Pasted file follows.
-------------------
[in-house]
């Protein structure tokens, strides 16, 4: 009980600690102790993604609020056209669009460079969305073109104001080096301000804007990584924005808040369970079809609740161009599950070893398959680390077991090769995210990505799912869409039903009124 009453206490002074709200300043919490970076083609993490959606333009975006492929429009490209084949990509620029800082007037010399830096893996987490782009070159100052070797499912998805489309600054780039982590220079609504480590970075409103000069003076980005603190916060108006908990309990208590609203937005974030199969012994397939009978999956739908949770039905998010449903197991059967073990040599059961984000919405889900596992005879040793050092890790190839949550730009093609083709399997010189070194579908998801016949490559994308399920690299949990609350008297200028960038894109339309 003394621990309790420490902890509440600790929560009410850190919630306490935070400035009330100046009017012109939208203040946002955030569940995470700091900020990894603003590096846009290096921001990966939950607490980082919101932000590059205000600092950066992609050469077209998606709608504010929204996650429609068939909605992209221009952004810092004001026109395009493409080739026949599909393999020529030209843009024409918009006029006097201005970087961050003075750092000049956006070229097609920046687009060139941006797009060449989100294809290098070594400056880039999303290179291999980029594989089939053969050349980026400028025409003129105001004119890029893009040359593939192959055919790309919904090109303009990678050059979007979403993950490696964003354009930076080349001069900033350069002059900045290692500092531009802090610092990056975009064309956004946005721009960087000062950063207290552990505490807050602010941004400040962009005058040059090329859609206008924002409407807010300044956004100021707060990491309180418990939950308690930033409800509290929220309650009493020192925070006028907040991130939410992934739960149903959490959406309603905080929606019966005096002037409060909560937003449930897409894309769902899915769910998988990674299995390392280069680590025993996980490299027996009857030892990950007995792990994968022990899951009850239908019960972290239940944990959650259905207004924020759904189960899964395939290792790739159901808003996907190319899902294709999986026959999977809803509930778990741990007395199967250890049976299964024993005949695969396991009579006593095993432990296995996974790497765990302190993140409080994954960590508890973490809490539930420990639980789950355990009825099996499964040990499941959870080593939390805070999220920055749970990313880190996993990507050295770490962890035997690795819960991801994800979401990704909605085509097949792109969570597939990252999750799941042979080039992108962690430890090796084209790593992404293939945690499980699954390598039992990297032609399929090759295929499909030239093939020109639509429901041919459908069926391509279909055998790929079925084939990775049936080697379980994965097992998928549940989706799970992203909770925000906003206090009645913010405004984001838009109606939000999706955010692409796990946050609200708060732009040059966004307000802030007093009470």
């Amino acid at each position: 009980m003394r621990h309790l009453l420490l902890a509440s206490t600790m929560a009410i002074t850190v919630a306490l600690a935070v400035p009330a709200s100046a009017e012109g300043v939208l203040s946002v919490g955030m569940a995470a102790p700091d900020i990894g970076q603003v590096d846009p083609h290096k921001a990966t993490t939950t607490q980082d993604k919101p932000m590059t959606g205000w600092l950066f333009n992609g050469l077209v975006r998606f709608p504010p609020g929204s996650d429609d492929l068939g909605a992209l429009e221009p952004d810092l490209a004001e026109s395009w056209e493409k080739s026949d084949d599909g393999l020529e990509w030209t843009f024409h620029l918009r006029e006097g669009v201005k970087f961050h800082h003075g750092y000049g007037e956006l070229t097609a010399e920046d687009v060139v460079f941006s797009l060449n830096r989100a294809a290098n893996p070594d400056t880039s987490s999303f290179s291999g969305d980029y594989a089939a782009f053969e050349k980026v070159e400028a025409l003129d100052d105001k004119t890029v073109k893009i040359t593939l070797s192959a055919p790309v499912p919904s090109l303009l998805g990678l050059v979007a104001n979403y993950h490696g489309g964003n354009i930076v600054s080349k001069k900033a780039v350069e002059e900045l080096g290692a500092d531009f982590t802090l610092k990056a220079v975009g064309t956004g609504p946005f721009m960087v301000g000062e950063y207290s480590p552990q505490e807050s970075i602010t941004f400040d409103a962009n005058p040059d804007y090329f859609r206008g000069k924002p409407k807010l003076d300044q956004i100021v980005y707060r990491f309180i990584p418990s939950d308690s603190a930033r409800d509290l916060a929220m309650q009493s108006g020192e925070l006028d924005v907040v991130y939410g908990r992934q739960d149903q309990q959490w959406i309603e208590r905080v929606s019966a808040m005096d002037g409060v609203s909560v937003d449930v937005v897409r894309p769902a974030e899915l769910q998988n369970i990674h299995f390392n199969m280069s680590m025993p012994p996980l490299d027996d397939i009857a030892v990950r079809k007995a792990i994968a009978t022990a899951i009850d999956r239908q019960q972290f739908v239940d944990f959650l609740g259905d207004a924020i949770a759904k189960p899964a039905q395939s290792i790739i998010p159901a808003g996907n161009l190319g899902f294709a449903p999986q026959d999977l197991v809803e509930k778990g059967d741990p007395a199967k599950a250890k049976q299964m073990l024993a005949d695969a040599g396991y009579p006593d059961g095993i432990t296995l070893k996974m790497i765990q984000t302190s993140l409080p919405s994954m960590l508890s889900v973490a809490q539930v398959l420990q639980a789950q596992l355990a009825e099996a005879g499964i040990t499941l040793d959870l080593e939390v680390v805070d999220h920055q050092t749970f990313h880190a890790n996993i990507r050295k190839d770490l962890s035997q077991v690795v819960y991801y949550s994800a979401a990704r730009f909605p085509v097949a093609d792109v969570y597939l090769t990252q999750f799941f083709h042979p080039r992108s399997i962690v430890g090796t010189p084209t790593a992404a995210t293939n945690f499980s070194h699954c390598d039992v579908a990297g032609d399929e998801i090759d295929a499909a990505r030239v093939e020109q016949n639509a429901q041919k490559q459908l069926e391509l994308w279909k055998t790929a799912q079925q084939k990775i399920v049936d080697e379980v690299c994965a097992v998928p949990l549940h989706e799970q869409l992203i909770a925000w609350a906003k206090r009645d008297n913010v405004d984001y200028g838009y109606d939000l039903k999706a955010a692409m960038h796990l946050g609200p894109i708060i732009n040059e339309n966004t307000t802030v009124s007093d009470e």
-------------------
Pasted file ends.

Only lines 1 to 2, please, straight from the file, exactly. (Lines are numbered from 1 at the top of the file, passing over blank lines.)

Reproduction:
[in-house]
């Protein structure tokens, strides 16, 4: 009980600690102790993604609020056209669009460079969305073109104001080096301000804007990584924005808040369970079809609740161009599950070893398959680390077991090769995210990505799912869409039903009124 009453206490002074709200300043919490970076083609993490959606333009975006492929429009490209084949990509620029800082007037010399830096893996987490782009070159100052070797499912998805489309600054780039982590220079609504480590970075409103000069003076980005603190916060108006908990309990208590609203937005974030199969012994397939009978999956739908949770039905998010449903197991059967073990040599059961984000919405889900596992005879040793050092890790190839949550730009093609083709399997010189070194579908998801016949490559994308399920690299949990609350008297200028960038894109339309 003394621990309790420490902890509440600790929560009410850190919630306490935070400035009330100046009017012109939208203040946002955030569940995470700091900020990894603003590096846009290096921001990966939950607490980082919101932000590059205000600092950066992609050469077209998606709608504010929204996650429609068939909605992209221009952004810092004001026109395009493409080739026949599909393999020529030209843009024409918009006029006097201005970087961050003075750092000049956006070229097609920046687009060139941006797009060449989100294809290098070594400056880039999303290179291999980029594989089939053969050349980026400028025409003129105001004119890029893009040359593939192959055919790309919904090109303009990678050059979007979403993950490696964003354009930076080349001069900033350069002059900045290692500092531009802090610092990056975009064309956004946005721009960087000062950063207290552990505490807050602010941004400040962009005058040059090329859609206008924002409407807010300044956004100021707060990491309180418990939950308690930033409800509290929220309650009493020192925070006028907040991130939410992934739960149903959490959406309603905080929606019966005096002037409060909560937003449930897409894309769902899915769910998988990674299995390392280069680590025993996980490299027996009857030892990950007995792990994968022990899951009850239908019960972290239940944990959650259905207004924020759904189960899964395939290792790739159901808003996907190319899902294709999986026959999977809803509930778990741990007395199967250890049976299964024993005949695969396991009579006593095993432990296995996974790497765990302190993140409080994954960590508890973490809490539930420990639980789950355990009825099996499964040990499941959870080593939390805070999220920055749970990313880190996993990507050295770490962890035997690795819960991801994800979401990704909605085509097949792109969570597939990252999750799941042979080039992108962690430890090796084209790593992404293939945690499980699954390598039992990297032609399929090759295929499909030239093939020109639509429901041919459908069926391509279909055998790929079925084939990775049936080697379980994965097992998928549940989706799970992203909770925000906003206090009645913010405004984001838009109606939000999706955010692409796990946050609200708060732009040059966004307000802030007093009470």